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Archive for Saturday, April 7, 2007

No Child’ challenge

Listening to some people in the educational trenches is the first step in making needed changes to federal education policy.

April 7, 2007

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It's good to see that the city's two representatives in the U.S. House are interested in improving the federal No Child Left Behind education mandate.

During a visit Thursday to Lawrence, Reps. Dennis Moore and Nancy Boyda met with a group of parents, school board members, school administrators and teachers as part of a tour to gather information about the federal program and how it should be changed. In some areas, the NCLB program reflects a lack of understanding about what works and doesn't work in the classroom, so it's good for Congress to do some listening before tackling possible revisions to the law.

No educator argues with the sentiment of "No Child Left Behind." No teacher wants to condemn any student to failure. But the rigid use of standardized tests is a narrow way to determine not only success in the classroom but the funding schools will receive.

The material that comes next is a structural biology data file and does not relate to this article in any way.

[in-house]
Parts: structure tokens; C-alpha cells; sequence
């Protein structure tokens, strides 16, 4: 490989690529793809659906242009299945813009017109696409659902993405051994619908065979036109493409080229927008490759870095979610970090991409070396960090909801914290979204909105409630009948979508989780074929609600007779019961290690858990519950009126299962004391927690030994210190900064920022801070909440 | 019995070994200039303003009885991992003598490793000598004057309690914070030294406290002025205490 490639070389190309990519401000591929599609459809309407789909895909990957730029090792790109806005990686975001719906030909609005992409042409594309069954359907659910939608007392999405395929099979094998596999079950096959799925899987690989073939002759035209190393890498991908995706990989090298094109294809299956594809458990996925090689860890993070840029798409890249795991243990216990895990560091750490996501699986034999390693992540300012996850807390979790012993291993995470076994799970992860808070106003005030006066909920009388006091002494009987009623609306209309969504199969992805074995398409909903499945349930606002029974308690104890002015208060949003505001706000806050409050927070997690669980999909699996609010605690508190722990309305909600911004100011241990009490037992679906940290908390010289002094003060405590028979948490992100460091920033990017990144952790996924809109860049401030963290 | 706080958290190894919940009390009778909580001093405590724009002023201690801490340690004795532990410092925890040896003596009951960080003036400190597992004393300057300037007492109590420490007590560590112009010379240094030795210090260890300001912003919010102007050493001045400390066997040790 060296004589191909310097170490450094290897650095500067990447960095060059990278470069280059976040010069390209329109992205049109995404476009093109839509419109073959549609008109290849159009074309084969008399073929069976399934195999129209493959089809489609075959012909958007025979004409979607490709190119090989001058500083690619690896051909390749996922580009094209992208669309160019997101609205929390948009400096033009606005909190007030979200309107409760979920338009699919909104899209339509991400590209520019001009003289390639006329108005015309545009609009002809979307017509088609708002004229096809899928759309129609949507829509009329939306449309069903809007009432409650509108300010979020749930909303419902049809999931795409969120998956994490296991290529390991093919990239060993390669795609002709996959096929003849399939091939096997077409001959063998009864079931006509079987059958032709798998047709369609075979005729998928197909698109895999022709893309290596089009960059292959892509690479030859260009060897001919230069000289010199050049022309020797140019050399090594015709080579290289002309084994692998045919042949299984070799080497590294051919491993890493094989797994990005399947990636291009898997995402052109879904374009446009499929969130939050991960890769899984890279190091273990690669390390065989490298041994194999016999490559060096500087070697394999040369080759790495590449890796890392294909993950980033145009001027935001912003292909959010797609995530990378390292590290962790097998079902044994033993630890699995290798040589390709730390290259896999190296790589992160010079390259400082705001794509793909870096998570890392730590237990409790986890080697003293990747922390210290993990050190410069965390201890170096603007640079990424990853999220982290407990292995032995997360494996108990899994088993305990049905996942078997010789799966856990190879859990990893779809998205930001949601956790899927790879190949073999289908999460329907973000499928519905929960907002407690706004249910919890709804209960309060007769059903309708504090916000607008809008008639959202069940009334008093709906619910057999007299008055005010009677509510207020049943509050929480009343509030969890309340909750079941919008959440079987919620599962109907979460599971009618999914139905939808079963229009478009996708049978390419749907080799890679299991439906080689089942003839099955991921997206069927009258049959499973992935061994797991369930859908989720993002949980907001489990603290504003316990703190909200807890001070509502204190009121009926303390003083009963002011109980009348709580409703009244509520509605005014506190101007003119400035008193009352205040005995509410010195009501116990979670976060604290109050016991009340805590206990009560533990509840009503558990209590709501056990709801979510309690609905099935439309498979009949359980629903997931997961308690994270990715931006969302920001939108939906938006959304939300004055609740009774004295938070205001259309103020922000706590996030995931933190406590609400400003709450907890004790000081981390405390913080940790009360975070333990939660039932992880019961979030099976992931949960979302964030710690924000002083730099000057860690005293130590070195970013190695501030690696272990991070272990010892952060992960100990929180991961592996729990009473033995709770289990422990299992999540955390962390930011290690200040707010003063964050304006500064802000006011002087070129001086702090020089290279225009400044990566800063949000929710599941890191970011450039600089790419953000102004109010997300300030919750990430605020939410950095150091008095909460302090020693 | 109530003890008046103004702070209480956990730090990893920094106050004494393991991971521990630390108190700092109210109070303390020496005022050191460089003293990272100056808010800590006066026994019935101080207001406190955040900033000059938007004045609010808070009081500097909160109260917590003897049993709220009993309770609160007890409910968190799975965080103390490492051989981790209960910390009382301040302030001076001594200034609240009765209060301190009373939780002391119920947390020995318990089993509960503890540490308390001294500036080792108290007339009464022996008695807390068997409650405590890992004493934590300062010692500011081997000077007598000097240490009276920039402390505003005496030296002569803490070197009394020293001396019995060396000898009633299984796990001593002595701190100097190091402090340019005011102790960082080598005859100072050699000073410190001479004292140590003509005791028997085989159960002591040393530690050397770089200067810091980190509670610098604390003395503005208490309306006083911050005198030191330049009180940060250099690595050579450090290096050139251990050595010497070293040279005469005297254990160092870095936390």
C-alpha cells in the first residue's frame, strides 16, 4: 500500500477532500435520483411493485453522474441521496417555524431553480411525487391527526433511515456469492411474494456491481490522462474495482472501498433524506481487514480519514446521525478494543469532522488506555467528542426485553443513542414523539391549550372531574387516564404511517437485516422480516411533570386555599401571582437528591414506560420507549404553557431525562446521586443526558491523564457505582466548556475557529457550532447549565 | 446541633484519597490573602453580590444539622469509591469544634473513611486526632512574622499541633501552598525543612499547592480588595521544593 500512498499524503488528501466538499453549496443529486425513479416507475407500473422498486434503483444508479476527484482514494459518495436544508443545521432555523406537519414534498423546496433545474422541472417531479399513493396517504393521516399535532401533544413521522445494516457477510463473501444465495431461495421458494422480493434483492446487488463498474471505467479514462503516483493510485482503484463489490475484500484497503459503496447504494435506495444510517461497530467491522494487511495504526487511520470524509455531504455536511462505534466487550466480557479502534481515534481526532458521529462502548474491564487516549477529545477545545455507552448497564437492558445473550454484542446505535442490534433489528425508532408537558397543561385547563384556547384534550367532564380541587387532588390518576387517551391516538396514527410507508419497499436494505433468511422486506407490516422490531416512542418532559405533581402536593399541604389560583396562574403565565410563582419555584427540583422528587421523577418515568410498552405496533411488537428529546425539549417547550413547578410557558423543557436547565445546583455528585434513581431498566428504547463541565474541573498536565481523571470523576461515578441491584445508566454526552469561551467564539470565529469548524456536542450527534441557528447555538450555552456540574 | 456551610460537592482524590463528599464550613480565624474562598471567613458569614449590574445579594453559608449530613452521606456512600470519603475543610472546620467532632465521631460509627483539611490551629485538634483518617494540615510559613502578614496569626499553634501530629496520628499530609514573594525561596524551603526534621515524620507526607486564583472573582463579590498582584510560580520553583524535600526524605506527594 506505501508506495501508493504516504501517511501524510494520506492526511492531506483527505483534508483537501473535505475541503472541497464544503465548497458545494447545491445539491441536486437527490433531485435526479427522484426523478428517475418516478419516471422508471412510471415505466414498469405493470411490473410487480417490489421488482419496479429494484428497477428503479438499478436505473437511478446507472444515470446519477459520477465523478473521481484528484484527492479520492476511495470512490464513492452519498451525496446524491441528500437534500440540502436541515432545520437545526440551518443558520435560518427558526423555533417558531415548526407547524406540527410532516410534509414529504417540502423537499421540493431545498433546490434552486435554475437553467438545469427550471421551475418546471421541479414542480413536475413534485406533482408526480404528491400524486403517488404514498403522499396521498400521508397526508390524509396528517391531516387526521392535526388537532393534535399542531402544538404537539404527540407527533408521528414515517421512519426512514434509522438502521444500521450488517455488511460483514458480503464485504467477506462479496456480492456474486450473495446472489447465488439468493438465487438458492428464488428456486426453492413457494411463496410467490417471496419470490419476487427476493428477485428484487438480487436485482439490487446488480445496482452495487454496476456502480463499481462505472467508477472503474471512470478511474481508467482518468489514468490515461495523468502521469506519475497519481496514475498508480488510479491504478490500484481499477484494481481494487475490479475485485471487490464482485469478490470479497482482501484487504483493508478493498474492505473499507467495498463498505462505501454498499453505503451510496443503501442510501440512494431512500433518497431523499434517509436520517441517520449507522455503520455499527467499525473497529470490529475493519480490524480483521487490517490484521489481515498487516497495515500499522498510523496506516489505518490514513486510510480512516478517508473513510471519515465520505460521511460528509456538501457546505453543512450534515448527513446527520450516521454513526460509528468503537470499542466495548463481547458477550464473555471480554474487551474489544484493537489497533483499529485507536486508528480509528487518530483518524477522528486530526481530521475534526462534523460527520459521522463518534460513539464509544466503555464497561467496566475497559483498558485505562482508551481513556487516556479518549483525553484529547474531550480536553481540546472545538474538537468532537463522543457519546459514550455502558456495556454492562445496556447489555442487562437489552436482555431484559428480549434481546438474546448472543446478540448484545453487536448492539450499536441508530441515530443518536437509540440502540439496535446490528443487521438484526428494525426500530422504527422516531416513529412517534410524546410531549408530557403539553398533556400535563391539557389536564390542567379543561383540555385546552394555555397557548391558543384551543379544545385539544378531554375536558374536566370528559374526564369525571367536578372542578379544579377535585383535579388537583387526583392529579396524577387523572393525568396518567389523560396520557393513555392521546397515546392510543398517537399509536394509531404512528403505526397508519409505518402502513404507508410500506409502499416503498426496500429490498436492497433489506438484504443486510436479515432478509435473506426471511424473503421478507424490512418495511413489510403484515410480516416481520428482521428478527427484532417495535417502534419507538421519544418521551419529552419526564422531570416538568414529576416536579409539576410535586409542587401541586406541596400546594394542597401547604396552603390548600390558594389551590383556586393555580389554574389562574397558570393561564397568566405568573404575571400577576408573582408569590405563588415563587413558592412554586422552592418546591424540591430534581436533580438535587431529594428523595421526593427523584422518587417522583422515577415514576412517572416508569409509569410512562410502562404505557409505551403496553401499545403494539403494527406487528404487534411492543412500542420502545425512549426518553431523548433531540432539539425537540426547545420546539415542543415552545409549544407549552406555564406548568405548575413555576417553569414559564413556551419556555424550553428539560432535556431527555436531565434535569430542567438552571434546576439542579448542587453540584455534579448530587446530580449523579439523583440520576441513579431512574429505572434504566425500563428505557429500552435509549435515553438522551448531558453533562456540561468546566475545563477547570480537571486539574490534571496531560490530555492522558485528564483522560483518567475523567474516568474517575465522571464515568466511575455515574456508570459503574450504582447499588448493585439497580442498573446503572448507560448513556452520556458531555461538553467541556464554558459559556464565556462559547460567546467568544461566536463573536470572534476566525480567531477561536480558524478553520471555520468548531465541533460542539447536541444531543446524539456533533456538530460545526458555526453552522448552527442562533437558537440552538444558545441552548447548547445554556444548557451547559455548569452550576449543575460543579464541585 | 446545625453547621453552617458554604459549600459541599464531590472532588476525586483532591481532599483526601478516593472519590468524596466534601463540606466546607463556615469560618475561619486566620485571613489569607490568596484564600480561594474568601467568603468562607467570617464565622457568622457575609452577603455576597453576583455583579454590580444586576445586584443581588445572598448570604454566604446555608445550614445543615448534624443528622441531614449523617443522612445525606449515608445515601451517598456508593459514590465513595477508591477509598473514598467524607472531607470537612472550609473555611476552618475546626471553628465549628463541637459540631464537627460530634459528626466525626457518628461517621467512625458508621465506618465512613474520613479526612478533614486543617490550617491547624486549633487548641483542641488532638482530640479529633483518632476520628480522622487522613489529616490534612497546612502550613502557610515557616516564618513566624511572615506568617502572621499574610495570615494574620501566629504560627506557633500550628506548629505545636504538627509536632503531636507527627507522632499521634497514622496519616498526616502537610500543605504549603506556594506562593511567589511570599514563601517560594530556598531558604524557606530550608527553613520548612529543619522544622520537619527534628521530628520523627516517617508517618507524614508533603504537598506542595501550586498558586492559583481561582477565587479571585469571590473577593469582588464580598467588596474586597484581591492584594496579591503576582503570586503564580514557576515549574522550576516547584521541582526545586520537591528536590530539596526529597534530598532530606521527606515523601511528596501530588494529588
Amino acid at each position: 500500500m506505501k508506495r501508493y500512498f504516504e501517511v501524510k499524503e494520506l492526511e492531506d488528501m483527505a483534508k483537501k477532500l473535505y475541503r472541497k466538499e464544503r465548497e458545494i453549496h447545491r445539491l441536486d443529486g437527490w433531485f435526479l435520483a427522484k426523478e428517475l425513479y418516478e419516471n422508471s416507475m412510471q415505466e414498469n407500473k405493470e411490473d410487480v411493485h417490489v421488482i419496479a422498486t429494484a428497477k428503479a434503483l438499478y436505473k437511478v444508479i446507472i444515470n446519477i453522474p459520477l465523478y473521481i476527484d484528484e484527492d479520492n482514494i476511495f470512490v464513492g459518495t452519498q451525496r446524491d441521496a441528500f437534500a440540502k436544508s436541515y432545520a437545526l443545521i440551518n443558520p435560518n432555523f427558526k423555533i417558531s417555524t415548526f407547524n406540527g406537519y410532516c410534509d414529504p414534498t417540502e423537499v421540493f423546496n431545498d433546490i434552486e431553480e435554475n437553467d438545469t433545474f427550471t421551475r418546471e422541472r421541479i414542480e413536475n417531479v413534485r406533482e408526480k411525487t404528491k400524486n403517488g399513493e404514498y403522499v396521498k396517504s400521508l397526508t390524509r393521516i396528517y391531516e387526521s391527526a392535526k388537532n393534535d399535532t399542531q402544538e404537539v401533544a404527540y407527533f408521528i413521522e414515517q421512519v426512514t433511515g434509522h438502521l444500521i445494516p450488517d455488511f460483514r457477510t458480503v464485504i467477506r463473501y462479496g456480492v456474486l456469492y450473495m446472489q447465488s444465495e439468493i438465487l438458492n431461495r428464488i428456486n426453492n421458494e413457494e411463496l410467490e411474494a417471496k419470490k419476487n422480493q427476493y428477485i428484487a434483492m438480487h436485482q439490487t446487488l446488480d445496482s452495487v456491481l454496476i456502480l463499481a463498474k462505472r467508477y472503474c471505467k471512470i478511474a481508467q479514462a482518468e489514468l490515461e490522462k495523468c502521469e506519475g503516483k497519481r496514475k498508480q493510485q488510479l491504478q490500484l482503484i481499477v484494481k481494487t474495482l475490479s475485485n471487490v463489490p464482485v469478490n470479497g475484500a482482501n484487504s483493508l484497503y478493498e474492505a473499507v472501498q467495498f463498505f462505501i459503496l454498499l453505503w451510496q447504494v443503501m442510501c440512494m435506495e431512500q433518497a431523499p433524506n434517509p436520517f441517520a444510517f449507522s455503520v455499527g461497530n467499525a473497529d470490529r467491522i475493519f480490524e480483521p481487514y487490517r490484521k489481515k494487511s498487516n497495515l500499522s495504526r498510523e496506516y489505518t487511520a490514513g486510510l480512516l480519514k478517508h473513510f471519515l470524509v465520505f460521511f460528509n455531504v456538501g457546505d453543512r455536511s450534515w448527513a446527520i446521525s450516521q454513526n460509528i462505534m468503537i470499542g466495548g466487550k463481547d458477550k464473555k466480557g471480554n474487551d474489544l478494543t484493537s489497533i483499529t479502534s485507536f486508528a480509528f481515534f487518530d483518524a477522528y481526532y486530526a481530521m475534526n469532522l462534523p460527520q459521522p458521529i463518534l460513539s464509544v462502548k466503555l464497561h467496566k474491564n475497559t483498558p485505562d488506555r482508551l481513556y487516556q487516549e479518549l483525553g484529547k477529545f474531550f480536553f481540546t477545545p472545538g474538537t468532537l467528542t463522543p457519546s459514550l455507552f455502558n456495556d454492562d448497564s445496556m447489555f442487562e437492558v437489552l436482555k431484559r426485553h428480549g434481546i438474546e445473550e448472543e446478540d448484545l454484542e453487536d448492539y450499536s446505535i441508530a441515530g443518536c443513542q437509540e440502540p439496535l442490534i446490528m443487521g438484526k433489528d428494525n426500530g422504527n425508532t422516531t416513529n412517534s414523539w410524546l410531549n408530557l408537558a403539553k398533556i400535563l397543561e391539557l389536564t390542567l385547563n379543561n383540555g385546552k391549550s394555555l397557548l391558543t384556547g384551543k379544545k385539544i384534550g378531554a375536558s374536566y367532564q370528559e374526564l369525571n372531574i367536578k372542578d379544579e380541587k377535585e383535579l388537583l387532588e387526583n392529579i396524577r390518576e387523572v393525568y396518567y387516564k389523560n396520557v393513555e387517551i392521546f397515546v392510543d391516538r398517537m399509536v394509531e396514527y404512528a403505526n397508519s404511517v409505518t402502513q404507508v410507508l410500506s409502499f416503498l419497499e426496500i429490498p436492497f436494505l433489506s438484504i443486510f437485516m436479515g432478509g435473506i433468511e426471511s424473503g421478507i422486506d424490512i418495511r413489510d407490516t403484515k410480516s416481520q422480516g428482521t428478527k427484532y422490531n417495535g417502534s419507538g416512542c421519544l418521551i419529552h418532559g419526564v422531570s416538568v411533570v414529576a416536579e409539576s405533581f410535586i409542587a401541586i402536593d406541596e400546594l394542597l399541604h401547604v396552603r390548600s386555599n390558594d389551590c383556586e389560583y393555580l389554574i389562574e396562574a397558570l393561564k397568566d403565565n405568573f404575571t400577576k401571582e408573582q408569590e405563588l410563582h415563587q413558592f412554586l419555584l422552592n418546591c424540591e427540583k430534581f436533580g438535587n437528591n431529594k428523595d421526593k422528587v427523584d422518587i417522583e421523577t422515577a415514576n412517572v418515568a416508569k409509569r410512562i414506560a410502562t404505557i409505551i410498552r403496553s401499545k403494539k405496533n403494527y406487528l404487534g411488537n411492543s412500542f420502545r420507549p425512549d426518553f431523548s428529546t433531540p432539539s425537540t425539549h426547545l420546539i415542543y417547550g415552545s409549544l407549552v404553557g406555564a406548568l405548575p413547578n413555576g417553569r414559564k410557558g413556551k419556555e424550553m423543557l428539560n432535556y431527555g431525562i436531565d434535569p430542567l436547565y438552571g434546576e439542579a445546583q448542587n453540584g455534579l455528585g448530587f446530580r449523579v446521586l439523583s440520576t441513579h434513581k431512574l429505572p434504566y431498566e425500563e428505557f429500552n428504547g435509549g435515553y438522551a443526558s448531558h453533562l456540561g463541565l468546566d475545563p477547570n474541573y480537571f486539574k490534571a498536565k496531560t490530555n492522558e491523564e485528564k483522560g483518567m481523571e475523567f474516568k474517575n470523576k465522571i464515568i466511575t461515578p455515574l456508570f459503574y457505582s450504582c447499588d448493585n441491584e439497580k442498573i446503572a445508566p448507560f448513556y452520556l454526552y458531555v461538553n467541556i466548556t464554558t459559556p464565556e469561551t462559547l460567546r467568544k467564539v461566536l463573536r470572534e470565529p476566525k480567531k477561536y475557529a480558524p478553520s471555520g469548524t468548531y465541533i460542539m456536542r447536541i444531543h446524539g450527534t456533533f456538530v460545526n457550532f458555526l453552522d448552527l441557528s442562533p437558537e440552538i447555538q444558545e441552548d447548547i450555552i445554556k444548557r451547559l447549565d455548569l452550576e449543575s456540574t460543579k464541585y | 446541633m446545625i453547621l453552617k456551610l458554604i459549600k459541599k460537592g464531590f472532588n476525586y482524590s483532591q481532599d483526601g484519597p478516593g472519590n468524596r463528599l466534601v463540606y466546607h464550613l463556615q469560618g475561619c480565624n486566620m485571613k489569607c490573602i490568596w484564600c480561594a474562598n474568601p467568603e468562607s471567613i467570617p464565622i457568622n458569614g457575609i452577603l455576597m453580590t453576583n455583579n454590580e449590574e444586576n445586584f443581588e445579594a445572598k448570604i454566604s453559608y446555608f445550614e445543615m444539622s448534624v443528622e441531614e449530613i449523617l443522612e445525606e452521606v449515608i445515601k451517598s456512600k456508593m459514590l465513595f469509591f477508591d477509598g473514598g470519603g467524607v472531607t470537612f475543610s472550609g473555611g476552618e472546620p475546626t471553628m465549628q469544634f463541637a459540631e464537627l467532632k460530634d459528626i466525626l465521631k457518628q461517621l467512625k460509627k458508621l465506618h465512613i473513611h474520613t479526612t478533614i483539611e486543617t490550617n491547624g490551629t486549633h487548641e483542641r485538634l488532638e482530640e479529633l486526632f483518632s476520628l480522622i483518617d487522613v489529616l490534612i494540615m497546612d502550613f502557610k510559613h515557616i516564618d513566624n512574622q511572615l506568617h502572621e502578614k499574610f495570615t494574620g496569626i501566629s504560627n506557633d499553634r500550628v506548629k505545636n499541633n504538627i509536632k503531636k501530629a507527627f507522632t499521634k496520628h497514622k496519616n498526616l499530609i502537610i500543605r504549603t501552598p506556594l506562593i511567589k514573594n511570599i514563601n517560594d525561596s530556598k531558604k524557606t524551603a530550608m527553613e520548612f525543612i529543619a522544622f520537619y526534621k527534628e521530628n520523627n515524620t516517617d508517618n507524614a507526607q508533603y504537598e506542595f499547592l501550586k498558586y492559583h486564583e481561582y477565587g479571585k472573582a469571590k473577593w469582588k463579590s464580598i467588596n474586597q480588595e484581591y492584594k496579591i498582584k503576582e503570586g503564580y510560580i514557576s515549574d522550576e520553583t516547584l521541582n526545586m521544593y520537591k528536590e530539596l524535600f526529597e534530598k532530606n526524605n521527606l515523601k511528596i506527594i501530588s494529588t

There are many aspects of individual learning and development that can't be measured by standardized tests. But because that's the only way the federal government measures educational "progress," teachers are forced to "teach to the tests" in an effort to preserve their school's good standing and funding.

However, as Moore pointed out, federal funding has never kept up with federal education demands. Since 2002, funding for NCLB has fallen nearly $55 billion short of what the president and Congress originally committed to the plan, he said.

The unfunded NCLB mandate has put pressure on teachers and perhaps made the whole profession less attractive. It forces teachers to narrowly focus on tested principles of math and reading, sometimes to the detriment of other academic areas and more creative teaching techniques that might be beneficial to many students. And the program mandates what every educator says is an unattainable goal: to get every student, even those with disabilities that affect their learning, to perform at an ever-increasing level on the same standardized test.

Although No Child Left Behind is a good goal, the federal program clearly needs changes to apply the law more fairly from state to state and allow local districts and their teachers and administrators the flexibility they need to address individual student needs. It is hoped our congressional representatives will take that message back to Washington and work to implement some positive changes on a law that affects the education of all Kansas children.

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